India habitually drags its feet on even projects that provide it lifelines of connectivity for its Northeast with the mainland via Bangladesh and Myanmar. Bangladesh is critically important for regional connectivity for Nepal, Bhutan and India, also for linking South Asia and Southeast Asia by road and rail. Take the missing rail link between Agartala on the Indian side and Akhaura rail-head in Bangladesh, a mere 15 km stretch, critically important for India's Northeast to connect with the country's mainland. It has already languished for seven long years.
Strategically located at the tri-junction of East, Southeast and South Asia, sharing borders with India (1,640 km border with four of India's North-eastern states) and Bangladesh on its west, China, Laos and Thailand on the east, the only Asean country that shares a border with India, Myanmar is a veritable bridge between India and Asean. For long, India has talked of improving road and rail connections and a new port on Myanmar's Arakan coast, but its slothful energies have generally generated wariness. The 127 km Tamu-Kalay missing rail link in Myanmar, feasibility study of which was completed by RITES, has made no progress.
The Kaladan multimodal transit transport project, signed in 2008, has suffered unacceptable time and cost overruns. This mix of road and riverine transport project would give the landlocked Northeast access to the Indian Ocean and save a distance of about 625 km from the circuitous route through the Assam and Siliguri corridor.
The India-Myanmar-Thailand trilateral highway has been much delayed. The National Highway Authority has just awarded a contract for the construction of a two-lane 120 km highway in its Kalewa-Yargi section, following the 132 km Tamu-Kalewa section, referred to as Friendship Highway that India has built. It is hoped that proposed extension of trilateral highway to the entire Cambodia-Laos-Myanmar-Vietnam region will be undertaken with alacrity.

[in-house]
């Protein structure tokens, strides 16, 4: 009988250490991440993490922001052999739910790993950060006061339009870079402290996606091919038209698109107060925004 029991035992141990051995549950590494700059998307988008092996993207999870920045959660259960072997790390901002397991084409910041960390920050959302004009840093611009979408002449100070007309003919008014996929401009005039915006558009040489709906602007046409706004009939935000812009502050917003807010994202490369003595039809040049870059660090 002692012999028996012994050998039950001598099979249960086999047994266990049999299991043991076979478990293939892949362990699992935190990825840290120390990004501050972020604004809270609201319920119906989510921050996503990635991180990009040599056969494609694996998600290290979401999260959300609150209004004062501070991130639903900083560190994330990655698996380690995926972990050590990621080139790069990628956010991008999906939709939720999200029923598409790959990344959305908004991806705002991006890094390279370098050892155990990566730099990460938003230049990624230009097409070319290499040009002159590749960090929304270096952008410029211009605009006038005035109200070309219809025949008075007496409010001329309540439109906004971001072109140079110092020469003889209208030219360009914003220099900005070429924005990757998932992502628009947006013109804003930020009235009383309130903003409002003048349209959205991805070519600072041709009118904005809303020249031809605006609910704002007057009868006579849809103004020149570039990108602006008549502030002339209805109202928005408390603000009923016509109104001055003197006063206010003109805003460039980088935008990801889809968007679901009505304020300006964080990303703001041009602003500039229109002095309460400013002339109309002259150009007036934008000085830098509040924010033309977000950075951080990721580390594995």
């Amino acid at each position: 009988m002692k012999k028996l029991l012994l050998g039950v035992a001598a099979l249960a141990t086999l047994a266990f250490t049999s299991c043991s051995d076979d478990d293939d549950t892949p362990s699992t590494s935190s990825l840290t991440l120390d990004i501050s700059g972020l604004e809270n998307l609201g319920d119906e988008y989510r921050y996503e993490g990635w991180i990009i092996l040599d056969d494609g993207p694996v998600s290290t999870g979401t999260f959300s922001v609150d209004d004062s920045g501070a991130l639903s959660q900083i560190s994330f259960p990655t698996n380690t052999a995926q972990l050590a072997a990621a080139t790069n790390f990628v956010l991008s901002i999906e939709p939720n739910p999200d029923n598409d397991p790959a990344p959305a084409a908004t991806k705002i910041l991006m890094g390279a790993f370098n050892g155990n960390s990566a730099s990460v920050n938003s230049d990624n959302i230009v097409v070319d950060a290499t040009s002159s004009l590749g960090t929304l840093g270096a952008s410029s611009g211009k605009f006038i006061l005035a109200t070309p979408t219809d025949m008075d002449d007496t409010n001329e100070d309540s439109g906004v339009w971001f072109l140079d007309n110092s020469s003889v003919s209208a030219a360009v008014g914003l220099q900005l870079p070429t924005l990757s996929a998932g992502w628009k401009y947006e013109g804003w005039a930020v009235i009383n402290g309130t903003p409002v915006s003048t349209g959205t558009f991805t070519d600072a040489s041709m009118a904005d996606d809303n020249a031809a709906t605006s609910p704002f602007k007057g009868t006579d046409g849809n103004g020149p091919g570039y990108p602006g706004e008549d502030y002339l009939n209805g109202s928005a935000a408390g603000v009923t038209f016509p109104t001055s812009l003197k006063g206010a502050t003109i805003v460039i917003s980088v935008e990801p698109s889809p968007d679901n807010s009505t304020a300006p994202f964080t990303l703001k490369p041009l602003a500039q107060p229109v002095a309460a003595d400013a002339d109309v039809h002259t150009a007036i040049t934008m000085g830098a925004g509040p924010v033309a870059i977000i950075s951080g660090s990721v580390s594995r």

Similarly, nearer home, India has dithered in regard to a mere 18 km rail link for Biratnagar in Nepal, also a 15 km line for Bhairahwa, and reconstruction of the Jaynagar-Bijalpura line, likewise the 18 km Hashimara- Phueontsholing line in Bhutan. Instead of whining at China's bid to extend its rail network to Kathmandu,India could well deliberate with Nepal that recommended ten years ago a 174-km rail line to be built, connecting Birgunj with Kathmandu.
An unavoidable fact of geography, India commands the centre-stage in South Asia. Most of its neighbours share borders not only with it, also in most cases with one more country in the region. The region's geography dictates that the onus of region-wide connectivity devolves on India. All around India, China shares land borders with five SAARC countries, looks over the Chicken's Neck at a sixth, and has a long border with Myanmar. Although an extra-regional player, China has for long wanted to fill the South Asian space that nature gifted to India.
China comes across as a Plutus or a Croesus, enticing India's ring of neighbours. India is perceived more like a poor Lazarus. That India has no deep pockets is understandable; what is inexcusable is its bureaucratic sloth and smugness. While India remains a laggard, in sharp contrast China sprints ahead. India is seen as chugging along, metaphorically, with a bullock-cart mentality; China has zipped ahead like a Formula One racing car.
Time is propitious for India to undertake asymmetric responsibilities and push the process of regional integration forward. Involving various government departments and private and public firms, as they do, the projects need to be specifically owned by respective territorial division heads in Ministry of External Affairs with clear responsibility to coordinate, push and monitor them. A quarterly ATR (action taken report) generated by the concerned divisions for information, among others, of PMO should help.
(The writer is Senior Fellow, Asian Institute of Transport Development and former CMD, Container Corporation of India.)